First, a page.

I have a problem, however, with Dr. Shoup’s proposal for what to do with surplus on-street parking revenues. He suggests using this revenue to subsidize “public services.” In other words, to subsidize the property owners in the vicinity of the on-street parking, giving them an advantage over property owners elsewhere. This is far from a free-market solution.

A private company offering parking would use surplus revenues from that parking to create more parking until the marginal cost of the last parking space created equaled the marginal revenue from renting out that space. That is the market solution, not subsidies to adjacent property owners.

Portland, Oregon uses revenues from on-street parking to subsidize its downtown streetcar. It then uses tax-increment financing to subsidize infrastructure, including off-street parking garages, for development along the streetcar line. The off-street parking garages attract businesses like Whole Foods—businesses that could not possibly survive based on streetcar traffic alone—to operate in the downtown area. The city receives accolades for being pro-transit when really it is subsidizing downtown property owners.

The development that takes place near the streetcar line/parking garages would have taken place somewhere in the Portland area, but the subsidies attract it to downtown instead of elsewhere where it would have cost less. This isn’t what Dr. Shoup intends when he proposes to use parking fees to subsidize development, but it is the real-world result of such a policy.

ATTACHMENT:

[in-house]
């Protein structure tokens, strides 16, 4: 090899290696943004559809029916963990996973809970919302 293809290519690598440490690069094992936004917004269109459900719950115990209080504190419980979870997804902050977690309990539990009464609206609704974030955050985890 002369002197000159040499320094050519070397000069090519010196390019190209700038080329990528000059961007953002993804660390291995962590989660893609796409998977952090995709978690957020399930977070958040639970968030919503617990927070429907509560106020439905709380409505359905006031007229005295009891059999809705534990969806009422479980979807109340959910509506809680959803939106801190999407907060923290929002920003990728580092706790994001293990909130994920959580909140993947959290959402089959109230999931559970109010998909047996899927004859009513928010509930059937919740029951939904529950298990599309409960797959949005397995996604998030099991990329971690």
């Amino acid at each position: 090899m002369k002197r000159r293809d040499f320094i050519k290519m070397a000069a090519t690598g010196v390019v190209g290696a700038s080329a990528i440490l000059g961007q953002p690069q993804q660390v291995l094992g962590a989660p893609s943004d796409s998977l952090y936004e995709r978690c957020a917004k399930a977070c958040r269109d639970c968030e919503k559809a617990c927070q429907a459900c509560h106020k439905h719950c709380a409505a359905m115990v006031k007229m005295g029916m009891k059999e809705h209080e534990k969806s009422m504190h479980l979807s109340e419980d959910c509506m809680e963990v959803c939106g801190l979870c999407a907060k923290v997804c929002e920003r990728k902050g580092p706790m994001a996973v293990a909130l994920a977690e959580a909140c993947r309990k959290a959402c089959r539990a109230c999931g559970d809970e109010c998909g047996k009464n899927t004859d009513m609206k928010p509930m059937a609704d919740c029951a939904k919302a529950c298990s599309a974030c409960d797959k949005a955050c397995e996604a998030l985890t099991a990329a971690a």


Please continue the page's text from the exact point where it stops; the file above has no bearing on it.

Similar perverse results are taking place in response to Dr. Shoup’s other recommendations. Instead of just eliminating minimum-parking requirements, many cities are substituting maximum-parking requirements. Their goal is to deliberately create parking shortages in order to reduce driving and low-density development, which planners call sprawl.

Dr. Shoup supports this anti-driving campaign when he argues that “parking requirements (and the free parking they produce) accelerate sprawl.” I see little evidence that this is true. Instead, so-called sprawl is a result of people’s preferences to have mobility and the benefits it provides including higher incomes, better housing, and access to low-cost consumer goods and a variety of social and recreational opportunities.

Dr. Shoup’s examples of the negative effects of free parking are all taken from dense cities that are unrepresentative of most of America. New York is America’s densest city, and it is certainly absurd for it to offer free on-street parking. But Manhattan is more than 20 times denser, and New York City as a whole is nearly 10 times denser, than the average American urban area, so what happens in New York is not at all representative of the rest of America.

While New York City is very dense, its suburbs are not, so it is not the densest, or even the second or third densest, urban area in America. Instead, that title goes to Los Angeles, followed by San Francisco-Oakland and San Jose—the locations of most of Dr. Shoup’s other examples. Thanks to urban-growth boundaries that are now mandatory for California cities, whatever happens there is hardly representative of much of the rest of America.

To find out what cities would be like without minimum-parking requirements, we must turn to Texas, where counties aren’t even allowed to zone, much less impose minimum-parking requirements. This means developers are free to build for the market, not for urban planners. While cities are allowed to zone, for the most part they maintain minimal restrictions so as not to lose potential tax-paying developments to areas outside their jurisdiction. The result, as anyone who as toured Dallas, Houston, or San Antonio knows, is large amounts of low-density development supported by plenty of off-street parking, all without minimum-parking requirements (at least outside of city limits).